The biggest advocate of TABOR is Americans for Prosperity. Many of their 20 state chapters are currently working on plans to implement TABOR in their respective states. In Florida, AFP is currently lobbying the Taxation and Budget Reform Committee to place a TABOR on the November '08 ballot. And in Texas, AFP has spearheaded the Taxpayer Protection Act concept of giving taxpayers greater control over how much government taxpayers want and are willing to pay for. It is on the '08 Republican Primary Ballot as a nonbinding initiative.

Many advocates of a more libertarian bent, such as Americans for Limited Government, claim that reduced taxation is a noble goal for its own sake, leading to increases in financial freedom and economic prosperity. Others note that Colorado has continued growth as well as larger tax revenues concurrent with the TABOR act.

Advocates claim that the assertion that Colorado ranks 47th in school funding is transparently misleading. The figure, which comes from the U.S. Census Bureau’s report titled Public School Finances 2004, measures spending as a percentage of personal income. Colorado appears to be low in these rankings because of the high earning power of its taxpaying residents. Using the same set of figures, a poorer state like New Mexico ranks 7th, though it actually spends fewer dollars per pupil than Colorado. []

Measuring all K-12 education expenditures (including construction costs and debt repayment) for 2003-2004, data from the National Center for Education Statistics (NCES) place Colorado at 28th in the nation ($9,073). Strictly measuring operational costs for the same year, Colorado ranks anywhere from 23rd ($8,263 - National Education Association) to 33rd ($7,478 - NCES) in "current" per-pupil spending. []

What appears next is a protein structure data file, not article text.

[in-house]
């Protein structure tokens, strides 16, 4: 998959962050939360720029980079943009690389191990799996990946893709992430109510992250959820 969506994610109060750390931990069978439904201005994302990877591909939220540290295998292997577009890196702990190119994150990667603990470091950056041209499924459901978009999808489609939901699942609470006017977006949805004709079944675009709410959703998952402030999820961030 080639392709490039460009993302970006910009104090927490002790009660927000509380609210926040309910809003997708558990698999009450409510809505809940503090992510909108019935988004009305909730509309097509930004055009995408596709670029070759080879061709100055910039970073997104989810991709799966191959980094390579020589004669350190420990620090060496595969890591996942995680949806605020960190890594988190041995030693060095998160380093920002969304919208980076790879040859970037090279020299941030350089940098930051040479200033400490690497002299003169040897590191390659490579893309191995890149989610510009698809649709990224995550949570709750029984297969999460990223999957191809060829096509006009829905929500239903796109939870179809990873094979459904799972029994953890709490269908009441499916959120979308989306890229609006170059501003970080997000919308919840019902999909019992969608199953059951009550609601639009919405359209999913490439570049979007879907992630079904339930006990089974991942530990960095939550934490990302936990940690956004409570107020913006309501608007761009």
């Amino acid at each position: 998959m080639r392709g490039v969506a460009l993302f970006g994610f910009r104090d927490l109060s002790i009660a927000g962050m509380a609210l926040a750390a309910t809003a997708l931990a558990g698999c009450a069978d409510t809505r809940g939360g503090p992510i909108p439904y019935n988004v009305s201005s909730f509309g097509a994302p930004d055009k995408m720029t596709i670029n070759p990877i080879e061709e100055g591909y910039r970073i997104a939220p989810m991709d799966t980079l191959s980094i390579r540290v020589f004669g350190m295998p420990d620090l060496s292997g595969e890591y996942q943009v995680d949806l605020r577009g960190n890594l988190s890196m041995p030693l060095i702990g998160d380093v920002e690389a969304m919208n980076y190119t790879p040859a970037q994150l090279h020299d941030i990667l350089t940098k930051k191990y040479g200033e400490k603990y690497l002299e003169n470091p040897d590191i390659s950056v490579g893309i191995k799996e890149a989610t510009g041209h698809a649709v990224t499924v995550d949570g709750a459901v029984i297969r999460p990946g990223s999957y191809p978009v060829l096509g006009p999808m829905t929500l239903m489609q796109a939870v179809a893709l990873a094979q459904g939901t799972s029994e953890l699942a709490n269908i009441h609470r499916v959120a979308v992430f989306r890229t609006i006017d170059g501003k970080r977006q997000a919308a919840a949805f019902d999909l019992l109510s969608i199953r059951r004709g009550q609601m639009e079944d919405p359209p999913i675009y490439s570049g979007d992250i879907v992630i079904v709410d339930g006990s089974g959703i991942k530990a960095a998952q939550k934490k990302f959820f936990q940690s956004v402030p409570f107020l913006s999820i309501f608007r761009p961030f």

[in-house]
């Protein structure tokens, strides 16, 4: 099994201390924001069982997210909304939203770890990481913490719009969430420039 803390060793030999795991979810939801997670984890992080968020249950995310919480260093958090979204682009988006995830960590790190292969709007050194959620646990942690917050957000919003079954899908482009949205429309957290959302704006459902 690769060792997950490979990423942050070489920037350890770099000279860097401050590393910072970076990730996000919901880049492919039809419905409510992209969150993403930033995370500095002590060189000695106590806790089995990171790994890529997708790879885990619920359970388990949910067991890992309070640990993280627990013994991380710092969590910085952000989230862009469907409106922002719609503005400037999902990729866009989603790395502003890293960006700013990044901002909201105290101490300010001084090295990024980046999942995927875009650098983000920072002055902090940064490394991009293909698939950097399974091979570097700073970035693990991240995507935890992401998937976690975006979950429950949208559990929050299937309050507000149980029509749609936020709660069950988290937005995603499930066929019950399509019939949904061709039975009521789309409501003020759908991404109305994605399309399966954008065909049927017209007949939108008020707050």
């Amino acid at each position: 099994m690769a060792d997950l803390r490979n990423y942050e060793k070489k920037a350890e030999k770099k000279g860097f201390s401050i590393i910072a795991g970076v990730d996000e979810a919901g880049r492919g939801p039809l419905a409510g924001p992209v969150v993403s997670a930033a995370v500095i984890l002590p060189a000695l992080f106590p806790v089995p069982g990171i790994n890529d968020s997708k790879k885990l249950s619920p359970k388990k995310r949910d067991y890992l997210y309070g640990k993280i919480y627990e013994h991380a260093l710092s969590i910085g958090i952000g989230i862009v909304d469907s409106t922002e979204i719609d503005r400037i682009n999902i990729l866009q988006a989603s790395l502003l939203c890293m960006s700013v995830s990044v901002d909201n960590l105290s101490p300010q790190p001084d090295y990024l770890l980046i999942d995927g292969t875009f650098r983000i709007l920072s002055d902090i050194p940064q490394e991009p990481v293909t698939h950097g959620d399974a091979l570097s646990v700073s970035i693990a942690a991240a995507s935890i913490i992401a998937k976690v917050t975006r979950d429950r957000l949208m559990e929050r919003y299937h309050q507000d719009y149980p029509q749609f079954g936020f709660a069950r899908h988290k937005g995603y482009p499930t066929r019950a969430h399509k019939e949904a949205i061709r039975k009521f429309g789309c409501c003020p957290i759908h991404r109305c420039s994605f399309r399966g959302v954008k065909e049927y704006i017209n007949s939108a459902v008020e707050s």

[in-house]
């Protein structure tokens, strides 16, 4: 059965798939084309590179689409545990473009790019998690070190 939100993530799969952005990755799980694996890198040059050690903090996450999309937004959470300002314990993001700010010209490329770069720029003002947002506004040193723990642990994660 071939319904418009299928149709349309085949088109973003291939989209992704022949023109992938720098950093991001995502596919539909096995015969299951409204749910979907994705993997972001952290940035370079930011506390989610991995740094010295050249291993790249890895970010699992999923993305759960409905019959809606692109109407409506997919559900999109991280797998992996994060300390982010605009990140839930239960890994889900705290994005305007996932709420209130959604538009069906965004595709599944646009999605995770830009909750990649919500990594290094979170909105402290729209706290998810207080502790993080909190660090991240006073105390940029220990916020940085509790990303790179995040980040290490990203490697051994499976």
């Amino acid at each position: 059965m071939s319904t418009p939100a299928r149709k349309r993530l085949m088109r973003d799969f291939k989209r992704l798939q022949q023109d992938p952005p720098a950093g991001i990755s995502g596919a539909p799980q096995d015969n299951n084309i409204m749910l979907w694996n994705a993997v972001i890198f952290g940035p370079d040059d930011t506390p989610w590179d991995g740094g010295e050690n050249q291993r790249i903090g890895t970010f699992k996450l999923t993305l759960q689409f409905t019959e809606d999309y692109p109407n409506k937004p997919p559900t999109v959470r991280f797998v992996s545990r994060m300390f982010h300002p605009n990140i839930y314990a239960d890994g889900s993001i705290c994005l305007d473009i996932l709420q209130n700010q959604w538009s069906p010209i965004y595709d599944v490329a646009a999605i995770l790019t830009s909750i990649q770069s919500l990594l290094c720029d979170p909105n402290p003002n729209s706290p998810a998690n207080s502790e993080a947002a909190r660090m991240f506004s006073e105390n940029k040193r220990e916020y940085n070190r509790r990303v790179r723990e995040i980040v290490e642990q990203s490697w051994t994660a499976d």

The proportion of state spending on K-12 education is at an all-time high. In 1992, the year before TABOR took effect, the state of Colorado paid 45 percent of the per-pupil funding for public schools. Today, 14 years later, the state’s share has grown to 62 percent. From 2000-01 to 2005-06, Colorado’s overall per-pupil contribution in state dollars to K-12 education (including all education funds, not just per-pupil funding under the School Finance Act) has increased by 28 percent—or by 16 percent, after adjusting for inflation. []

The conclusions regarding Higher Education spending are equally misleading, as they are drawn from the same fallacious comparisons of personal income.

Opponents of TABOR

Opponents argue that the lack of tax revenue has hurt Colorado in many ways. For instance, Colorado ranks 47th in the nation for higher education funding (per personal income level), which is the lowest in 40 years, representing a drop from 34th in 1992. In another example, Colorado now ranks 44th in what it spends to repair its roads. Opponents claim that it is because of this that the percentage of Colorado’s roads in "poor" condition stands at 73 percent, declining dramatically since TABOR was enacted.

Opponents also argue that Colorado's economic growth has largely been despite - not because of - this system, and is a result of changing societal desires for open spaces, outdoor sports opportunities, and other "quality of life" issues that are now imperiled by Colorado's inability to provide expanding governmental services. They point out that almost 90% of state tax revenues are now already earmarked for various purposes, handicapping the state legislature and giving it very little flexibility.

They also add that the process has not been as "democratic" as its advocates purport, citing the off-year voting and complex wording that may skew results. Some supporters claim that complicated tax decisions are best decided by deliberation based on well-informed argument and informed consent, such as presumably occurs in legislatures, rather than the simplistic and emotionally-charged appeals that tend to dominate referendums.

TABOR in other regions